If I’m going to start writing about AI, I figure I should give some backstory first on my life in AI.
My first introduction to AI was probably when I was 9 years old and snuck downstairs to watch the first Matrix movie that I wasn’t supposed to be watching. This did a great deal to feed what has become an AI obsession over the years.
In high school, after I had been programming on my own for a while with only stack overflow to guide me (plus a couple people who volunteered to help me with my shareware), I started pondering about AI from the perspective of how it worked.
I was completely perplexed, so I did what I had always done to figure out the things that puzzled me. I tried to reproduce it. When I was a freshman in college, I came up with something I thought would work. It was based around a pool of logic gates connected in a manor that evolves with a genetic algorithm. It was cool, but I wasn’t really sure how to test it or what to do with it, so I tabled it and continued to pursue my computer science degree with the goal of getting my masters in AI.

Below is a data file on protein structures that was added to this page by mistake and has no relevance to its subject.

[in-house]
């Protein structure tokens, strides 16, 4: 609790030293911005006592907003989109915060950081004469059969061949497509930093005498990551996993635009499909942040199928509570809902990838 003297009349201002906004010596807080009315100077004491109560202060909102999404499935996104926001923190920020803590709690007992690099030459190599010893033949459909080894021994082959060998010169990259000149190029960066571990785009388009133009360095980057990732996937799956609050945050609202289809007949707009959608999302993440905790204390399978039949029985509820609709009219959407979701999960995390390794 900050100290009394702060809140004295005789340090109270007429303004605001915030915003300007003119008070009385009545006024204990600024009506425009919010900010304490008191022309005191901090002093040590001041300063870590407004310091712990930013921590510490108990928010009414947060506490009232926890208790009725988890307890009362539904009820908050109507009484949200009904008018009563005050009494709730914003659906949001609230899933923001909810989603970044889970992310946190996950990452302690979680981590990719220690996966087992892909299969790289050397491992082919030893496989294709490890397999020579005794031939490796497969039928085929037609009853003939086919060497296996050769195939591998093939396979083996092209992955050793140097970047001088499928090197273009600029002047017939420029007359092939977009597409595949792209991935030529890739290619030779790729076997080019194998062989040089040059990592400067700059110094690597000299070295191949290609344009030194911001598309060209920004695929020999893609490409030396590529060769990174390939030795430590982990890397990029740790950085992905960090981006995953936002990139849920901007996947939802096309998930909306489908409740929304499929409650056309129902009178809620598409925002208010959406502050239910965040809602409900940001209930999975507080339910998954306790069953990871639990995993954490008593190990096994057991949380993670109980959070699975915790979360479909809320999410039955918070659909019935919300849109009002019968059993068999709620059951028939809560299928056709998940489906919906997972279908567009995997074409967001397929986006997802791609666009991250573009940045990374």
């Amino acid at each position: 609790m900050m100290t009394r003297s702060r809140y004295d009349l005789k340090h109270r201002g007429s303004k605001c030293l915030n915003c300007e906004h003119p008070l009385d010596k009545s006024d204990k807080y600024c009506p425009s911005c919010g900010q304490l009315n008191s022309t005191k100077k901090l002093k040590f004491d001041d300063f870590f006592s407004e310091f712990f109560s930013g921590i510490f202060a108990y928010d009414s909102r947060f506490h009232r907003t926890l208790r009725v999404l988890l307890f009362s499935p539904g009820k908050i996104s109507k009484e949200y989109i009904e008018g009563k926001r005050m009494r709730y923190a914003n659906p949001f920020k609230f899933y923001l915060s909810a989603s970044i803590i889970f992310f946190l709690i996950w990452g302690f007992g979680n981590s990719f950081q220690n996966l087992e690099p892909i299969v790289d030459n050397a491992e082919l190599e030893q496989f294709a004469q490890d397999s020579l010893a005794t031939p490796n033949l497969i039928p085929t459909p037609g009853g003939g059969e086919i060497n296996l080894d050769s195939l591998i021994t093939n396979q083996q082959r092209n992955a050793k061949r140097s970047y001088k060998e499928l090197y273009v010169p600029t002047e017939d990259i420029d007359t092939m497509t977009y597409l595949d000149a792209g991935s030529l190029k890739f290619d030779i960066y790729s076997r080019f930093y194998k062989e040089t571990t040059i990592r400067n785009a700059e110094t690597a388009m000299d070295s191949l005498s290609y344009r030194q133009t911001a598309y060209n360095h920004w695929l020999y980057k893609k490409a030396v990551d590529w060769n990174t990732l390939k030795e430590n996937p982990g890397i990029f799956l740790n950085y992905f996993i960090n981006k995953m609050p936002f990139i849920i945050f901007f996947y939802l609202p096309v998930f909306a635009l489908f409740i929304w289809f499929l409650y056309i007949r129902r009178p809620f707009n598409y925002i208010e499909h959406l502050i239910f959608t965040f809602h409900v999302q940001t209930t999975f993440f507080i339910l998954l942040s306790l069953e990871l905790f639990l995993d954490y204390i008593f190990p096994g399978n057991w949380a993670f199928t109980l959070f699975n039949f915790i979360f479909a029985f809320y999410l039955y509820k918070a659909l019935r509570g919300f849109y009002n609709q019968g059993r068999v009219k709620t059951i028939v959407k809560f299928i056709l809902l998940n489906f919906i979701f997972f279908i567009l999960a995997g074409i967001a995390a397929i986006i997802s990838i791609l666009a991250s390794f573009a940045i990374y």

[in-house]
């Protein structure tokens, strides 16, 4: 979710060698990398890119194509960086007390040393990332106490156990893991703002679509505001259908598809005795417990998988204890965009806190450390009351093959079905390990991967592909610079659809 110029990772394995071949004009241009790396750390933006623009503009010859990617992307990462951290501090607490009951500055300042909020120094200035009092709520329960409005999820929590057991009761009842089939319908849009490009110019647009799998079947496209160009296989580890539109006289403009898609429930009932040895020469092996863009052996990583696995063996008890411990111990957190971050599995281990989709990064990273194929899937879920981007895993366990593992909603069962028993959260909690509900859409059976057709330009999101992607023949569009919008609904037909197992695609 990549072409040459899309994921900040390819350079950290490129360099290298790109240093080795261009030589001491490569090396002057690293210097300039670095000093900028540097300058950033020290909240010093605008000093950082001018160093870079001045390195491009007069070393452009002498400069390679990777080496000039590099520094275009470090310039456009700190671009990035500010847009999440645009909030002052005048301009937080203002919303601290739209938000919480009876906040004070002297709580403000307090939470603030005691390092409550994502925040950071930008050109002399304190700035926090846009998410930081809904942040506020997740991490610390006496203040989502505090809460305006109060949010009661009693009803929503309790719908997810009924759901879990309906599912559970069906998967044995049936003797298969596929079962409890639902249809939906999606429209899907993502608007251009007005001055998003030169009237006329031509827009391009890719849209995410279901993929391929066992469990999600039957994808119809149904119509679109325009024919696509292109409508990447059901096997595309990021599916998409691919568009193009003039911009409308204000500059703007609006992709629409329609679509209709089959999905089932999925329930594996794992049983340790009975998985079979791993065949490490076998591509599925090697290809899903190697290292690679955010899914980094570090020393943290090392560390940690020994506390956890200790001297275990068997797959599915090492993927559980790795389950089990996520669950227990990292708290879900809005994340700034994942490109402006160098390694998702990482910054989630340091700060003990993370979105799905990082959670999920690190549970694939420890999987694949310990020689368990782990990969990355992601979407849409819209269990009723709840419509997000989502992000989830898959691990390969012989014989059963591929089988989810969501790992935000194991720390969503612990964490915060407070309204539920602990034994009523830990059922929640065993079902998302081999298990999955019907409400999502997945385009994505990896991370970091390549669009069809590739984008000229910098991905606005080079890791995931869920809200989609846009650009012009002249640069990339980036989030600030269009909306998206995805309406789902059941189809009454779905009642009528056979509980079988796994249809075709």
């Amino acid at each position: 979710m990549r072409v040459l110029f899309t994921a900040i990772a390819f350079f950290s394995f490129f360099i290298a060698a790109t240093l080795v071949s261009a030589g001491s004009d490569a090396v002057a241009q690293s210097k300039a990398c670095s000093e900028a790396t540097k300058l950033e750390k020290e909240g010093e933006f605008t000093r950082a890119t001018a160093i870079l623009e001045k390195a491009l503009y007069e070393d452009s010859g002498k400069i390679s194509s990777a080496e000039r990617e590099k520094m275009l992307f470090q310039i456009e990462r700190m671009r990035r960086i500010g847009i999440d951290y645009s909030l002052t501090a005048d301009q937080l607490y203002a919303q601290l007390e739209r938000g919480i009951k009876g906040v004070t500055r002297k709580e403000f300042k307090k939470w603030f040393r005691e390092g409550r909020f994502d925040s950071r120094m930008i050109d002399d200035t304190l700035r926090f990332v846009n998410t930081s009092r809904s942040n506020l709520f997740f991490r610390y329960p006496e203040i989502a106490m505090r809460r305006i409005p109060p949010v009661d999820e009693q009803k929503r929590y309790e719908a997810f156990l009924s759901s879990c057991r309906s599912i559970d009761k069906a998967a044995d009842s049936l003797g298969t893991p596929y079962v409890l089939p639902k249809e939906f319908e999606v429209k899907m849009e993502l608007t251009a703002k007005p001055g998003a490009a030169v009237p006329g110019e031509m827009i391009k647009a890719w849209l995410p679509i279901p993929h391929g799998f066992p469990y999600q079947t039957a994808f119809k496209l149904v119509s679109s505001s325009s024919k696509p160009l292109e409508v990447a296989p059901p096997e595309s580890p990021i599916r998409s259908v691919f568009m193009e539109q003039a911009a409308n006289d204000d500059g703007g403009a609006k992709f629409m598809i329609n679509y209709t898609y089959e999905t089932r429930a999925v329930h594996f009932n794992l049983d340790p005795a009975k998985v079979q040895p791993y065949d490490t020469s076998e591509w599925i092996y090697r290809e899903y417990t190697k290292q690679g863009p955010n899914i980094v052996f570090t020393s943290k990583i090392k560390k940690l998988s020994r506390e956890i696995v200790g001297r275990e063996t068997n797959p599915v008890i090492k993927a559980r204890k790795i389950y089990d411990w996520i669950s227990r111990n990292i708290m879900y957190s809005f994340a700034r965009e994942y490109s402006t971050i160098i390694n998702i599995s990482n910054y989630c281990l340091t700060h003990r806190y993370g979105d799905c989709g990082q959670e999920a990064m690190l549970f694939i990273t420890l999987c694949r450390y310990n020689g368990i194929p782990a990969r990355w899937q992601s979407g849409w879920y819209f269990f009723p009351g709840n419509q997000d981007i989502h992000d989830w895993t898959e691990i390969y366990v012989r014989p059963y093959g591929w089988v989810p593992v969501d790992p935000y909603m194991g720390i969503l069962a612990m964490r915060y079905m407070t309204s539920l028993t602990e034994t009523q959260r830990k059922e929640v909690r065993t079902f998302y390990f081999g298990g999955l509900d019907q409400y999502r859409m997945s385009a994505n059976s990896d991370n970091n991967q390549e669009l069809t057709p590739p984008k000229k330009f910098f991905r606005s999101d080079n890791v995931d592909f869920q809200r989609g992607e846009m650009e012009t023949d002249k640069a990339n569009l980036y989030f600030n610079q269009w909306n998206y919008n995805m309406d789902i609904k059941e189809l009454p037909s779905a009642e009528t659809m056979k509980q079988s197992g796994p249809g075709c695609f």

When I learned about Conway’s game of life, I became obsessed with the elegant simplicity combined with a perfect analogy for the nature of the physical world. I finally had something to use AI for. I would use it to better simulate the game of life as an analogy for using AI to understand physics. It all seemed like a far away pipe dream, but I would bide my time, learn and improve my skills until I was capable of executing on it.